39. Each state of character has its own ideas of the noble and the pleasant, and perhaps the good man differs from others most by seeing the truth in each class of things. In most things the error seems to arise from pleasure, what appears good when it is not.ARIST. Nico. III.4.
  40. The end being what we wish for, the means what we deliberate about and we choose our actions voluntarily. The exercise of virtues is concerned with means and therefore both virtue and vice are in our power.ARIST. Nico. III.5.
  41. We punish a man for his ignorance if he is thought to be responsible for his ignorance.ARIST. Nico. III.5.
  42. If a man does unjust things without being ignorant he is unjust voluntarily.ARIST. Nico. III.5.
  43. Death is the most terrible of all things, for it is the end, and nothing is thought to be either good or bad for the dead.ARIST. Nico. III.6.
  44. The man who fears the right things for the right motives in the right way at the right time and feels confidence is brave.ARIST. Nico. III.7.
  45. Confidence is the mark of a hopeful disposition.ARIST. Nico. III.7. The brave man is the mean between the coward and the rash man.
    ARIST. Nico.
  46. III.7. Self-indulgence is a matter for reproach because it attaches us with animals.ARIST. Nico. III.10.
  47. The temperate man is so called because he is not pained at the absence of what is pleasant. The self-indulgent man craves pleasures and is led by his appetite to choose them at the cost of everything else.ARIST. Nico. III.11.
  48. Liberality seems to be the mean as regards wealth, for the liberal man is praised for the giving and taking of wealth and especially with giving.ARIST. Nico. IV.1.
  49. Givers are called liberal; those who do not take are not praised for liberality but rather for justice; those who take are hardly praised at all. The liberal are most loved of virtuous men because they are useful.ARIST. Nico. IV.1.
  50. Liberality lies not in the multitude of the gifts but in the character of the giver.ARIST. Nico. IV.1.
  51. Those who inherited wealth are thought to be more liberal than those who made it, since men are fonder of their own productions. It is not easy for the liberal man to be rich for he cannot have more wealth if he does not take pains to have it.ARIST. Nico. IV.1.
  52. Some exceed in taking by taking anything from any source, e.g. those who ply sordid trades, pimps and money lenders. What is common in them is sordid love of gain; they put up with a bad name for the sake of gain.ARIST. Nico. IV.1.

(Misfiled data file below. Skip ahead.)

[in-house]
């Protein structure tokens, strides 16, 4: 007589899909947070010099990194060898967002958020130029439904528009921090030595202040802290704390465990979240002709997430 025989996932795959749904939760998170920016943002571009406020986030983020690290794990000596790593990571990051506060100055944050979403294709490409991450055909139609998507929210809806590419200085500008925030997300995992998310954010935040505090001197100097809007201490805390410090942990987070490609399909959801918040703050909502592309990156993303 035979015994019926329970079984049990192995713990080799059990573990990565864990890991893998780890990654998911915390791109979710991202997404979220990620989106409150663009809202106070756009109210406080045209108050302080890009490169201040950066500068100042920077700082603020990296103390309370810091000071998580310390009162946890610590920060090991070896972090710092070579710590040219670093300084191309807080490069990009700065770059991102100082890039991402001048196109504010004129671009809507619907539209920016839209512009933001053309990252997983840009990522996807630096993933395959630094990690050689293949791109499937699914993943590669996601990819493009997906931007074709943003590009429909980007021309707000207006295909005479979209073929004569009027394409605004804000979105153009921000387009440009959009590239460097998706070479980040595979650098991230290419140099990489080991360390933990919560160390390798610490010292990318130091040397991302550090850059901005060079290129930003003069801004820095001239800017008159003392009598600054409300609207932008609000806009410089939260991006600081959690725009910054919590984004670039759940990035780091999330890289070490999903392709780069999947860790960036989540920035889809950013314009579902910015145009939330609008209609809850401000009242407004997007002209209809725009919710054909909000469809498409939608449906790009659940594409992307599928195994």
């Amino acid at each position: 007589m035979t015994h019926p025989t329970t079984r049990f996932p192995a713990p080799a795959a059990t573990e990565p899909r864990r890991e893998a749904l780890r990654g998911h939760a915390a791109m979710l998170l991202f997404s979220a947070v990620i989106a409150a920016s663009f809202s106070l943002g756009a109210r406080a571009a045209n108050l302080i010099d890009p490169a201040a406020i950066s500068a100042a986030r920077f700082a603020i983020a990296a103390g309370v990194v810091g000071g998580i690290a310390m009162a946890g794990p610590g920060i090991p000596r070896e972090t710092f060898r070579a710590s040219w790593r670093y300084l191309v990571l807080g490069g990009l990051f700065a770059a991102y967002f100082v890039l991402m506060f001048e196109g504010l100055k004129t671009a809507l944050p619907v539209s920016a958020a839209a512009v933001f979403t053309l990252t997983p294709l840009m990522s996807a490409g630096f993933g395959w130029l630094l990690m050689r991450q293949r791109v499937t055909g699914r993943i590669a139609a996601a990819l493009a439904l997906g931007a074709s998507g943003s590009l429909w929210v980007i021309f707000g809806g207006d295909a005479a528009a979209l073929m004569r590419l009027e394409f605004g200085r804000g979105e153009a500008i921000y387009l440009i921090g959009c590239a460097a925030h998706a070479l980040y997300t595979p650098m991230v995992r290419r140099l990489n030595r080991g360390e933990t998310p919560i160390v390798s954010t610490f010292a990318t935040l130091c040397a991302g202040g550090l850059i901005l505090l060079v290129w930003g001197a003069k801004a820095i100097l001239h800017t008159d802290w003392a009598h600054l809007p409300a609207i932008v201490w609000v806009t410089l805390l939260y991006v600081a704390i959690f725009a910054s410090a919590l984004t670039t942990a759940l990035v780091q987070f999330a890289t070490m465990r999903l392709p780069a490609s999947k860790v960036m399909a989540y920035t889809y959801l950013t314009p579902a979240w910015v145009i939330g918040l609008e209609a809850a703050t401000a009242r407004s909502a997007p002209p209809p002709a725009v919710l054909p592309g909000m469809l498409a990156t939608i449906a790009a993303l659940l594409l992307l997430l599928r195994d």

53. It is hard to be proud and impossible without nobility and goodness of character.ARIST. Nico. IV.3.
  54. The Spartans did not recount their services to the Athenians, but those they had received, when they asked for help to defend against a Thebian invasion in 369.ARIST. Nico. IV.3.
  55. He must be open in his hate and in his love, for to conceal one's feelings is to care less for truth than for what people think and that is the coward's part. He must speak and act openly because it is his to speak the truth.ARIST. Nico. IV.3.
  56. He must be unable to make his life revolve round another unless he be a friend; for this is slavish and all flatters are servile people lacking in self- respect. Nor is he a gossip, he will speak neither about himself or about another since he cares not to be praised nor others blamed.ARIST. Nico. IV.3.
  57. By reason of excess choleric people are quick-tempered and ready to be angry with everything on every occasion. Sulky people are hard to appease and retain their anger until revenge relieves them of it.ARIST. Nico. IV.5.
  58. We call bad-tempered those who are angry at the wrong things more often than is right, and longer, and will not be appeased until they are revenged.ARIST. Nico. IV.5.
  59. Some men are thought to be obsequious; to give pleasure they praise everything and never oppose, but think it their duty 'to give no pain to the people they meet,' while those who, on the contrary oppose everything and care not a whit about giving pain are called churlish and contentions.ARIST. Nico. IV.6.
  60. Each man speaks and acts and lives according to his character. Falsehood is mean and culpable and truth noble and worthy of praise. The man who is truthful where nothing is at stake will be still more truthful where something is at stake.ARIST. Nico. IV.7.
  61. A man who claims to be more than he is to gain reputation is not much blamed, but if he should do so for money or things that lead to money he is an ugly character.ARIST. Nico. IV.7.
  62. Mock-modest people who understate things seem more attractive in character, for they have no thought of gain but rather to avoid any parade of qualities which might bring reputation that they disclaim. Some seem boastful through moderation, like Spartan dress, for both excess and great deficiency are boastful.ARIST. Nico. IV.7.
  63. We think young people should be prone to shame because they live by feeling and commit many errors and are restrained by shame.ARIST. Nico. IV.9.
  64. Since the unjust man is grasping, he must be concerned with those goods that lead to prosperity and adversity.ARIST. Nico. V.1.I